Defendants cite United States v. Forbes to support their argument that the experts must agree and if they do not the statute is thus void for vagueness (docs. 217-221 at 3). 806 F.Supp. 232 (D. Colo. 1992). In support of this proposition, the defendants assert " [i]t cannot be and must not be the law of the land that a statute is only vague if the prosecution experts disagree." (e.g. Docs. 217-221 at 3). However, Forbes has been rejected by the Eighth Circuit. See, e.g., Washam, 312 F.3d at 932 (" experts need not agree for there to be a finding that a chemical is an analogue"); McKinney, 79 F.3d at 108 (rejecting that there must be scientific consensus to defeat a vagueness challenge and finding that the proper inquiry is whether " a reasonable layperson could . . . have examined a chemical chart and intelligently decided for himself or herself, by comparing their chemical diagrams, whether the chemical structure of two substances were substantially similar."); see also Brown, 279 F.Supp.2d at 1241; United States v. Fedida, 942 F.Supp.2d 1270, at 1279 n. 6 (M.D. Fl. 2013) (" The differing opinions of experts on the issue of substantial similarity does not, however, render the Analogue Act vague. Rather, such testimony should be presented to the trier of fact, who will decide the relative strengths and merits of the methodologies supporting the experts' opinions" (internal citation omitted)).

Here, the defendants' claim that there is a possible lack of agreement or consensus on a methodology to determine substantial similarity, may be a basis to attempt to discredit an expert's opinion at trial. (Doc. 222 at 12). It does not, however, render the Analogue Act impermissibly vague. See Brown, 279 F.Supp.2d at 1242 (" [D]iffering methodology in reaching a conclusion on substantial similarity does not render the statute vague, but may tip the scales one way or the other on the issue in the mind of the trier of fact depending on the relative strength of the analysis").

Defendants assert that the words " substantially similar" render the Analogue Act void for vagueness on its face because Congress chose a lesser scienter requirement. (Docs. 217-221 at 3). This position is misguided.

The Eighth Circuit held in Sullivan that one of the elements the government is required to prove at trial is that the defendant " knew he was in possession of a controlled substance analogue." 714 F.3d at 1107. Such a showing may rely, in part, on the defendant's conduct in dealing or addressing the substance with others. Id. (holding that " [a] reasonable juror could find [the defendant] knew he was in possession of a controlled substance analogue" because " [w]hen [a police officer] asked [the defendant] whether the vehicle contained anything illegal, [the defendant] told him the vehicle contained bath powder"). Due process concerns about notice are ameliorated " [b]ecause the [Analogue Act] contains a scienter requirement that the defendant know the substance was an [analogue]." United States v. Long, 15 F.Supp.3d 936, 942 (D. S.D. 2014) citing Turcotte, 405 F.3d at 531; see also Gonzales v. Carhart, 550 U.S. 124, 149, 127 S.Ct. 1610, 167 L.Ed.2d 480 (2007).

Here, if defendants assert at trial that they had no knowledge of the " substantially similar" quality of the substances charged, they will each have the opportunity to present any evidence they have to convince the jury that he/she did not know he/she was in possession of a controlled substance analogue. See Sullivan, 714 F.3d at 1107.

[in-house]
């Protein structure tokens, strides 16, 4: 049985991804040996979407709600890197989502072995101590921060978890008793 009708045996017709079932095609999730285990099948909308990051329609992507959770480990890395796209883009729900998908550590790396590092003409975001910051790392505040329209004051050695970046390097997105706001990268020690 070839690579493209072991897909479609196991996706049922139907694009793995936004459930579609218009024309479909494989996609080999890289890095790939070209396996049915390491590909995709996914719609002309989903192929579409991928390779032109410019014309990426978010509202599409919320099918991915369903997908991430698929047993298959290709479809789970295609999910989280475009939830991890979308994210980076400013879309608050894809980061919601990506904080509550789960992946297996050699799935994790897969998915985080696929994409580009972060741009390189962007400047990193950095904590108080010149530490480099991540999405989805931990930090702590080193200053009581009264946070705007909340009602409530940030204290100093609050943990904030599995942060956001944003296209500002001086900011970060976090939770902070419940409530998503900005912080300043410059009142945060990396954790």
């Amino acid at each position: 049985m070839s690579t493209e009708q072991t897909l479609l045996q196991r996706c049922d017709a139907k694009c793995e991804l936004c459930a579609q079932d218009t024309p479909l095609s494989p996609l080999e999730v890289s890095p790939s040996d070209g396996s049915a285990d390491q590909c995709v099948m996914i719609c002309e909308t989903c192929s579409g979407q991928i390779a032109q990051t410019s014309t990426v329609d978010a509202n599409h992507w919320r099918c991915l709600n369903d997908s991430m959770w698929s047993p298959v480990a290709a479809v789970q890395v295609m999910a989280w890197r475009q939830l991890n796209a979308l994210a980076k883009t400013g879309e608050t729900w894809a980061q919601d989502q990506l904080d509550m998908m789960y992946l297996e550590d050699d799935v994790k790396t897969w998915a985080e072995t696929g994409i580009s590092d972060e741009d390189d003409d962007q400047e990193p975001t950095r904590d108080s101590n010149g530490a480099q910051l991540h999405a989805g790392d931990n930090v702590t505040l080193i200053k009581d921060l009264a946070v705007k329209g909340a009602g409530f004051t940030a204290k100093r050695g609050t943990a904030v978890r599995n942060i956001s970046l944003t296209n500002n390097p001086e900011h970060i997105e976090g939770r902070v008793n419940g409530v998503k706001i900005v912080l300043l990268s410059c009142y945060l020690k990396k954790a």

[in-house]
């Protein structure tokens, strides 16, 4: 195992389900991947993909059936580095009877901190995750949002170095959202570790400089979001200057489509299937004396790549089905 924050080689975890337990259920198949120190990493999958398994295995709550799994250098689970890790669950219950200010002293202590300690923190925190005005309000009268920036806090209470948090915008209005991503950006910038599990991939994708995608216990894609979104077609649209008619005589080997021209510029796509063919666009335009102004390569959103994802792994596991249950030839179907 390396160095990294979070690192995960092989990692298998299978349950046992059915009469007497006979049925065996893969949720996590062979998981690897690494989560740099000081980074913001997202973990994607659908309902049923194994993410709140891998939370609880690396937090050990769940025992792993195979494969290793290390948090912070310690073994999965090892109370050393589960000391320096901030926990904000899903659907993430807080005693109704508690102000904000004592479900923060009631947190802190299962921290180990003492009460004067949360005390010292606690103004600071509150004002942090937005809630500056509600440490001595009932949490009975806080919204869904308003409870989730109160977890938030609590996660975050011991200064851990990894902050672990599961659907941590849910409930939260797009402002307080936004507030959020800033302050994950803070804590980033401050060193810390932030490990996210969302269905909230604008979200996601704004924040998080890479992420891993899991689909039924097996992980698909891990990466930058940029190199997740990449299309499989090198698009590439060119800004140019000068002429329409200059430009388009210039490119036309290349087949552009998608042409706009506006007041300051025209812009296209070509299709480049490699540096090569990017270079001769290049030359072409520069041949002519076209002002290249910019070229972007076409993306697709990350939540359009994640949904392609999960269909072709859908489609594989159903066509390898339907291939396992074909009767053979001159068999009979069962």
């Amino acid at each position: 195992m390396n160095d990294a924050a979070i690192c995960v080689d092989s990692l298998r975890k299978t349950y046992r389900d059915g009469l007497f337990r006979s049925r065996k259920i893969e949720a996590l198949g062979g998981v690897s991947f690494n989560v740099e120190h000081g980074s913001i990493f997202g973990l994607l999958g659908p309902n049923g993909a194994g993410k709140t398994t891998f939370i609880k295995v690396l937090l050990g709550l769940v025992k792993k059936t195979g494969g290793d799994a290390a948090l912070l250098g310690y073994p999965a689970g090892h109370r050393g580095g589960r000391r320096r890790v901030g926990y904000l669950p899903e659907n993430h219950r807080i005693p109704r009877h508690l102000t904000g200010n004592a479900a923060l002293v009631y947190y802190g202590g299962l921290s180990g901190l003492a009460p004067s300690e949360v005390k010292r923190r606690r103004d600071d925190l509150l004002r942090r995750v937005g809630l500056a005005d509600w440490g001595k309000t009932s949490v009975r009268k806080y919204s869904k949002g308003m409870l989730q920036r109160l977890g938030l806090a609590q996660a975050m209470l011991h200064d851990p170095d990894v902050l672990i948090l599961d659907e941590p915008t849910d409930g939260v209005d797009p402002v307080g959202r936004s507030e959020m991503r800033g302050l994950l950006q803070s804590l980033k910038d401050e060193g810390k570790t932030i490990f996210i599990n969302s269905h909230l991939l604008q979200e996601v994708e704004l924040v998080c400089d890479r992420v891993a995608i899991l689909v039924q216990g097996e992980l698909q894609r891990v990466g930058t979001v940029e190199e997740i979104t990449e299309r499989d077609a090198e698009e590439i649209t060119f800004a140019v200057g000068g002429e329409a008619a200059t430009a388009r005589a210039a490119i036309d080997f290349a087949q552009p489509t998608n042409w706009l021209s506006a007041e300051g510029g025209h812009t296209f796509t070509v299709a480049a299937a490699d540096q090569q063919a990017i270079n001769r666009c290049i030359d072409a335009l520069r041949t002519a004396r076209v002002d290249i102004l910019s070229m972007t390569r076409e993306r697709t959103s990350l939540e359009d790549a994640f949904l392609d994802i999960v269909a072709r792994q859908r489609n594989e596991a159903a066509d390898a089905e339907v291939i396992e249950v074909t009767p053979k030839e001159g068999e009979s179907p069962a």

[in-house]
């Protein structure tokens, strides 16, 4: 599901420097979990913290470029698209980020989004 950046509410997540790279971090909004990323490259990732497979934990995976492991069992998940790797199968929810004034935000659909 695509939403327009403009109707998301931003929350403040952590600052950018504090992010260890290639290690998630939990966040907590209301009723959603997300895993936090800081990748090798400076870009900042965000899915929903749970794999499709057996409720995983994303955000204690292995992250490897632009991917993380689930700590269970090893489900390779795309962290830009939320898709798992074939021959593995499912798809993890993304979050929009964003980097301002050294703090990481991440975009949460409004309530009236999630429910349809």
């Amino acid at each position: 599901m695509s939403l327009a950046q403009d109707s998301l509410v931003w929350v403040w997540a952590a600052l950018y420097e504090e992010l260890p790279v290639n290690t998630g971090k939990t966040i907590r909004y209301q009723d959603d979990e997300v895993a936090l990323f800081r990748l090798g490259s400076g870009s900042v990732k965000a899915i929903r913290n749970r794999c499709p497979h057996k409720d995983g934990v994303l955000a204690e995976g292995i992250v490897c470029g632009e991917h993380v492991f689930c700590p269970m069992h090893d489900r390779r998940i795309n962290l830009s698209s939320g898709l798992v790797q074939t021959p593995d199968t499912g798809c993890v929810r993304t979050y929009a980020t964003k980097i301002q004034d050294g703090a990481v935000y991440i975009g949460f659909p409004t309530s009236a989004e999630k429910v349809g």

Likewise, with respect to the argument regarding the " effects prong" of the analogue statute, differences in studies and expert testimony regarding whether a particular substance has a substantially similar effect on the human body is also a jury issue. Jurors can hear the testimony, give it such weight as they believe it should receive, and base their decision on the testimony they find more persuasive. The fact that the studies and experts may disagree on the effects of the particular substance on the human body goes to the weight of the evidence. It does not render the statute impermissibly vague. At trial, defendants may make a challenge to the sufficiency of the evidence after the government has been provided an opportunity to present its evidence regarding the substantial similarity of the alleged controlled substances and their alleged analogues. See United States v. Ferro, 252 F.3d 964, 968 (8th Cir. 2001) (explaining that " [t]he government is entitled to marshal and present its evidence at trial, and have its sufficiency tested by a motion for acquittal pursuant to Federal Rule of Criminal Procedure 29" and that the Court " cannot approve dismissal of an indictment on the basis of predictions as to what the trial evidence will be." (quoting United States v. DeLaurentis, 230 F.3d 659, 661 (3d. Cir. 2000)); see also United States v. Sullivan, No. 4:11CR3034, 2011 WL 3957425 at *2 (D. Neb. Aug. 17, 2011) (Mag. R& R) adopted by 2011 WL 3957271 (D. Neb. Sep. 7, 2011), aff'd, 714 F.3d 1104 (holding that defendant's motion to dismiss the Analogue Act claim could not be resolved by the Court, because the sufficiency of evidence as to each element of the Analogue Act must be determined by a jury after a full trial); United States v. Klecker, 348 F.3d 69, 72 (4th Cir. 2003) (" Whether a particular substance qualifies as a controlled substance analogue is a question of fact."); Niemoeller, 2003 WL 1563863, at *6 (explaining that " [w]hether the government may ultimately meet its burden remains [for trial]"); Fedida, 942 F.Supp.2d at 1272-1273 (concluding that the defendant's challenges regarding the substantial similarity of the chemical structure of the alleged substances were " challenges to the sufficiency of the evidence, not the Indictment").